To effectively train radiologists and the artificial intelligence algorithms that assist them in detecting and diagnosing specific pathologies, a large data set is needed. Typically, training sets of data must be obtained from several sources, usually various hospitals. But how do radiological companies and their affiliates protect patient privacy and confidentiality?
Hospitals and medical providers are gatekeepers
The volume of healthcare data is growing exponentially, even as people become more wary about protecting their personal information. To maintain the public’s trust in the healthcare establishment as a whole, maintaining confidentiality of patient medical data is critically important. Therefore, hospitals and health care providers are held to exacting standards by federal regulatory agencies. In the U.S., HIPAA in particular makes it difficult for providers to share patient data. The EU Data Protection Directive states that personal information can only be “collected for specified, explicit and legitimate purposes and not further processed in a way incompatible with those purposes.” Data breach is costly, so there is a compelling motivation for hospitals to protect their databases.
Anonymization is multi-faceted
When hospitals do agree to share data, they must anonymize it. Sensitive personal data, such as name, address, social security number, and other direct identifiers are masked. Direct identifiers may be removed entirely from the dataset and replace with random values, such as hashmarks or X’s, or in certain cases, they may be encrypted so that a password or key is required to grant access to an individual. After the data is masked, secondary healthcare organizations can use the radiological images for training and research purposes without compromising individual patient privacy.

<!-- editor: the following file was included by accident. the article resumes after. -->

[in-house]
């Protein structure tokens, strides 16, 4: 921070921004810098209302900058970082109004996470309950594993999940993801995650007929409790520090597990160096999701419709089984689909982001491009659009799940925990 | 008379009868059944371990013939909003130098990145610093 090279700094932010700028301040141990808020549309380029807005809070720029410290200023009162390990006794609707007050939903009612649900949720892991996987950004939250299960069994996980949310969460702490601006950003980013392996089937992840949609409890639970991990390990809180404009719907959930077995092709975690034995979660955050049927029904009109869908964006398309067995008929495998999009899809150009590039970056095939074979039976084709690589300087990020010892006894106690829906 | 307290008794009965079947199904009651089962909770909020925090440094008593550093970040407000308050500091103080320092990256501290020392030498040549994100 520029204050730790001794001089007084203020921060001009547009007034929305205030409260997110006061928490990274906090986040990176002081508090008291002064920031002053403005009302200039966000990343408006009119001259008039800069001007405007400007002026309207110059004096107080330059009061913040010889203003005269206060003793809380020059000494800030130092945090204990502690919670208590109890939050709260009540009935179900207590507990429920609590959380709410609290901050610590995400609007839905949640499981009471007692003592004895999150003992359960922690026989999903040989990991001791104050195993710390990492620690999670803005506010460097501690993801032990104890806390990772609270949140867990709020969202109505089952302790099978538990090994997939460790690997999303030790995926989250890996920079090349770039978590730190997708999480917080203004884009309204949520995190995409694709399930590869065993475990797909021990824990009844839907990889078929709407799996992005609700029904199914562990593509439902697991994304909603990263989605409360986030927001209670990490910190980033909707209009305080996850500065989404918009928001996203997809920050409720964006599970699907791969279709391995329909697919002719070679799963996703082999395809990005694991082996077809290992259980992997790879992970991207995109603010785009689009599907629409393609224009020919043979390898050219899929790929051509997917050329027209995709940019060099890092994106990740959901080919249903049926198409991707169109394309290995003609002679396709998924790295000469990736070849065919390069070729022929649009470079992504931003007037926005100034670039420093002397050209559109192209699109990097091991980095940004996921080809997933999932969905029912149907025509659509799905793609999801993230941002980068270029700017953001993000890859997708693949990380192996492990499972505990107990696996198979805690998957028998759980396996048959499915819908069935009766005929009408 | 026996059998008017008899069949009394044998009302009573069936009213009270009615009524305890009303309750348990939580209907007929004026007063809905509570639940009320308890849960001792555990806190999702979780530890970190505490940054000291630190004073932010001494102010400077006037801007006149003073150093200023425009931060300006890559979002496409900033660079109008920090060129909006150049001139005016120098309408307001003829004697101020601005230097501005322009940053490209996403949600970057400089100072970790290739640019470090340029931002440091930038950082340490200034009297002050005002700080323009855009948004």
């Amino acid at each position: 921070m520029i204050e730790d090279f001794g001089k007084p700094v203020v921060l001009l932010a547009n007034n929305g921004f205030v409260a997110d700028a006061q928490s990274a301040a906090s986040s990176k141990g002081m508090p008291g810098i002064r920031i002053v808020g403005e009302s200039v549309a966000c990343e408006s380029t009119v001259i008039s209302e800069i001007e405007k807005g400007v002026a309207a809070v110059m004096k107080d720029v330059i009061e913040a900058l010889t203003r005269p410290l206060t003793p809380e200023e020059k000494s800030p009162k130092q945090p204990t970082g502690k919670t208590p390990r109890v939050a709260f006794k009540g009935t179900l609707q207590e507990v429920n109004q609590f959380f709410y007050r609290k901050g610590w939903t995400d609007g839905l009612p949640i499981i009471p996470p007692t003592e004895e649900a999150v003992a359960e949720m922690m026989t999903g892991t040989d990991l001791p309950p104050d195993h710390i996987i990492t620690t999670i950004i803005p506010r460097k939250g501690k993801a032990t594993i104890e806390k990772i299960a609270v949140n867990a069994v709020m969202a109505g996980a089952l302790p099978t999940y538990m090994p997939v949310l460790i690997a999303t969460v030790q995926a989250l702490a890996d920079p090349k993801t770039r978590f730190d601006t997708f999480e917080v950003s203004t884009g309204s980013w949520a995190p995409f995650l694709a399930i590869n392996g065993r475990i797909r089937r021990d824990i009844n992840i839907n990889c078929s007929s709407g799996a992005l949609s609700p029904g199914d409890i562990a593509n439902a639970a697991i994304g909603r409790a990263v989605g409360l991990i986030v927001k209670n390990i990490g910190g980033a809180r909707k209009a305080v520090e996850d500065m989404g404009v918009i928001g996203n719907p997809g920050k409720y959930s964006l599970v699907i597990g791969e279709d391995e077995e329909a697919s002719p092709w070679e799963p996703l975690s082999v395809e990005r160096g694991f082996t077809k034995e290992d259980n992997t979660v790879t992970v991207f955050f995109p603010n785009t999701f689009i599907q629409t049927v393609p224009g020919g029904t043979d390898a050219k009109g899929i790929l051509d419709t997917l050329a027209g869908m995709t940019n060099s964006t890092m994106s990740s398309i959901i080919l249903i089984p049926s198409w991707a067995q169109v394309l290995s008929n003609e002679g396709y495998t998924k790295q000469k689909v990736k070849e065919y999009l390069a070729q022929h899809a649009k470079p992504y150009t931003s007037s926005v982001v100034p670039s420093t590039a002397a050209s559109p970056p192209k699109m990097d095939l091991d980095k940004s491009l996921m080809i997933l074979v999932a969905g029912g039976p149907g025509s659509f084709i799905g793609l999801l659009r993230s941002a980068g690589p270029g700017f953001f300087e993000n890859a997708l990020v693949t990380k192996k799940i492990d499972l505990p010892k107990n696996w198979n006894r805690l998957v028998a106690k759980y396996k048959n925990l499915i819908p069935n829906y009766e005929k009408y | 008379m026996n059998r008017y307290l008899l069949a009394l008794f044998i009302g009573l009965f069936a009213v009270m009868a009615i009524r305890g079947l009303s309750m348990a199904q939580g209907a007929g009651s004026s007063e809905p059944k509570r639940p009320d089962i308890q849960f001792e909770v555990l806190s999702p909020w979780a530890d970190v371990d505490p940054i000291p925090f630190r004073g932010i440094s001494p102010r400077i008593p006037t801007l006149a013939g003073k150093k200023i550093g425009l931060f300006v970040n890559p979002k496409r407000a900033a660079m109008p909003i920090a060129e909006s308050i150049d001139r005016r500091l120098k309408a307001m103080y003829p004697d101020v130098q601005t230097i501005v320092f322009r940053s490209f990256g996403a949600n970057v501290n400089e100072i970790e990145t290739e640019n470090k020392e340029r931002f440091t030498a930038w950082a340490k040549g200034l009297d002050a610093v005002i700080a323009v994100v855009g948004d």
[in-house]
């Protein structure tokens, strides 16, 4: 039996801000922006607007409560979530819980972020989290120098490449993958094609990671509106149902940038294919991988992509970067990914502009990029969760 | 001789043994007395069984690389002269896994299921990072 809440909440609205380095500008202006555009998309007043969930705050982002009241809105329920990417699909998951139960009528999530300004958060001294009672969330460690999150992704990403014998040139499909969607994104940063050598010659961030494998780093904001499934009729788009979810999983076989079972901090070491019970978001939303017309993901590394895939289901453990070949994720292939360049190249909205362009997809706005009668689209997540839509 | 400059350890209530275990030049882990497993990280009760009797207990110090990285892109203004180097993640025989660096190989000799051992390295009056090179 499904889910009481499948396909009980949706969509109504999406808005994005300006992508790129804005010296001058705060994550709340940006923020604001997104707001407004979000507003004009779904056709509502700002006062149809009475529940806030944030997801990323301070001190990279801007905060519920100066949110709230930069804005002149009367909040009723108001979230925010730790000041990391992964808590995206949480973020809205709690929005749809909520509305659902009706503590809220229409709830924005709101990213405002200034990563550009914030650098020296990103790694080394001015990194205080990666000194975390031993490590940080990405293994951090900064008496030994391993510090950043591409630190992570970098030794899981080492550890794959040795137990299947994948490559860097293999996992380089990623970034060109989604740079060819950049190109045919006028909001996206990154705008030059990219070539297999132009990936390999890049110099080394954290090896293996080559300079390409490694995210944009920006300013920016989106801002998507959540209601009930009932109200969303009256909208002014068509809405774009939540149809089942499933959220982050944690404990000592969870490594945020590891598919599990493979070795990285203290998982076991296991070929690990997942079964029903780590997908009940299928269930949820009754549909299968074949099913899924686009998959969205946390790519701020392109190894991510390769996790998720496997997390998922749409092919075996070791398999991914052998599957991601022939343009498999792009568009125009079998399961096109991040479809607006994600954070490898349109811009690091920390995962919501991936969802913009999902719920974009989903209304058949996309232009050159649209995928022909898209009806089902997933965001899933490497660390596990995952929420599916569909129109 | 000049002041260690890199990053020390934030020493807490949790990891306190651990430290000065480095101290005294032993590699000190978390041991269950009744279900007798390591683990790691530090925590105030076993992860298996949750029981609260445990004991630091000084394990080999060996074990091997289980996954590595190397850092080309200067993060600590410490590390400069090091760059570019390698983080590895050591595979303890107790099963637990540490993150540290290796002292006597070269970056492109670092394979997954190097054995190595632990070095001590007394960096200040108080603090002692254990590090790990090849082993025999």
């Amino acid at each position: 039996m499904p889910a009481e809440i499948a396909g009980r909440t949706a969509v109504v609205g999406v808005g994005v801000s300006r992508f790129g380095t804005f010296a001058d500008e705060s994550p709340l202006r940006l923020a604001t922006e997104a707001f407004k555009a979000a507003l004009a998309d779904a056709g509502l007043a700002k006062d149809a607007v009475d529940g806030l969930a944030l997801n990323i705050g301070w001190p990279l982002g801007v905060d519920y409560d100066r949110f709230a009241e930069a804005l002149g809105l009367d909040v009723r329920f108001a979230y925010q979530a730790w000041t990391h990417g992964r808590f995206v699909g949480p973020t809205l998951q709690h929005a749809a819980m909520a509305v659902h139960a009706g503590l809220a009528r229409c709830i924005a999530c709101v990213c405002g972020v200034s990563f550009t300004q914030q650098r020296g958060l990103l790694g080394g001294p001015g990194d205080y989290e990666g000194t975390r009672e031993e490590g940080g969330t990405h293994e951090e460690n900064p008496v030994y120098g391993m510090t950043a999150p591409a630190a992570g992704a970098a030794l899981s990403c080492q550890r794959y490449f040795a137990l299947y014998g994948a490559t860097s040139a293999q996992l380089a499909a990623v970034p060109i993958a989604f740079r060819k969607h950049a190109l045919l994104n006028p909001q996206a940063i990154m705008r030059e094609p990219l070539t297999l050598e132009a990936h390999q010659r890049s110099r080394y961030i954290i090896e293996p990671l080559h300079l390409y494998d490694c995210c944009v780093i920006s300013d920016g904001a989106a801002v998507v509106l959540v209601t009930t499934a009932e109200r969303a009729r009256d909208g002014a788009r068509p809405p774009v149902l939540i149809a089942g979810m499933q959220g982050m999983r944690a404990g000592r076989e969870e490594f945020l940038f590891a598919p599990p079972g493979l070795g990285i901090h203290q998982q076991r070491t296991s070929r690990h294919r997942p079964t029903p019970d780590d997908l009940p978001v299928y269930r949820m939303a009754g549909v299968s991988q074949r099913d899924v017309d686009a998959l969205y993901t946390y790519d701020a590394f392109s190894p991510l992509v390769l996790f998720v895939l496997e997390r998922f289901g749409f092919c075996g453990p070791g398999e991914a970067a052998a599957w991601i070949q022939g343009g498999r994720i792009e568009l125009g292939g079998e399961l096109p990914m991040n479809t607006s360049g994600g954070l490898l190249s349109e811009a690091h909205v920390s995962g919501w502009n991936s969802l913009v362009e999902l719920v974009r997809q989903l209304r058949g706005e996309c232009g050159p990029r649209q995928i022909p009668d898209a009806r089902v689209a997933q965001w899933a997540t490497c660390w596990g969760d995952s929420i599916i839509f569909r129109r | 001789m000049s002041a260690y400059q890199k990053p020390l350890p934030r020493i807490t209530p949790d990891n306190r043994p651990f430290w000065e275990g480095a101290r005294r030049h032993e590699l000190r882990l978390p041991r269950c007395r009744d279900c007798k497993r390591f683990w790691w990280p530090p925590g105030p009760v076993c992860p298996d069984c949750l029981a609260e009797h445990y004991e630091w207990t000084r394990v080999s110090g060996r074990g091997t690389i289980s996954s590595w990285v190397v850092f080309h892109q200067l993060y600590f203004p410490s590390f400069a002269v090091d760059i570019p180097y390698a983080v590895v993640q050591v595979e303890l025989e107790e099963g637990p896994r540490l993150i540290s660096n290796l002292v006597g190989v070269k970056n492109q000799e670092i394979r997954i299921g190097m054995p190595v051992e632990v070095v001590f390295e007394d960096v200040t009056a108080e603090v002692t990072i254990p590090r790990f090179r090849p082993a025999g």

Certain data may also be de-identified. De-identification protects fields that delineate an individual’s demographic and socioeconomic information; these indirect identifiers can include age, race, income, etc. Depending on the purpose of the secondary research, some of this information may be left. For example, in order to approve a new medical device, the FDA requires that it be tested on a variety of ages, sexes, and races. Therefore, leaving some data fields may be necessary for particular kinds of medical research and data set training.
In some cases, data may be “obfuscated,” a technique in which potentially identifying data is masked, but the relationships between relevant components (e.g., patient zip code) are preserved by translating the data into some other metric. For example, if researchers wanted to track the correlation of a particular condition with a certain region or group of area codes, the data could be made protect individual privacy by inserting random “noise” while still maintaining statistical integrity. This is a technique known as “data perturbation,” and is regarded as a relatively easy and effective method in protecting sensitive electronic data.
Advantages and challenges in export of anonymized medical data
After the data is anonymized, it is referred to as secondary data. This secondary data can then be exported to outside entities for research and training purposes. Even anonymized, data must still be diligently guarded, so cybersecurity to protect data stored in the cloud is required.
The protocol for MRI data export has long been standardized among vendors. Exported MRI data is stored in a Picture Archiving Communication System (PACS) using the Digital Imaging and Communication in Medicine (DICOM) formatting and transmitting protocol.
While medical imaging data storage infrastructure has become quite streamlined, a major challenge with the anonymized data export is that different hospitals and providers have different systems for configuring and storing all the data related to a patient. Different facilities have different Radiological Information System (RIS) for keeping track of patient data, and some use a Clinical Information System (CIS), which may tie together several software solutions, including the RIS. Utilizing these software solutions is highly advantageous for coordinating and communicating patient data within an organization. However, things can get tricky with respect to data anonymization when radiological images are stored in a separate system from the accompanying radiological report because once the data is anonymized, the two items can no longer be matched.
In short, careful tracking and protection of sensitive data is and will continue to be a vital component of high-quality healthcare and medical research and development.
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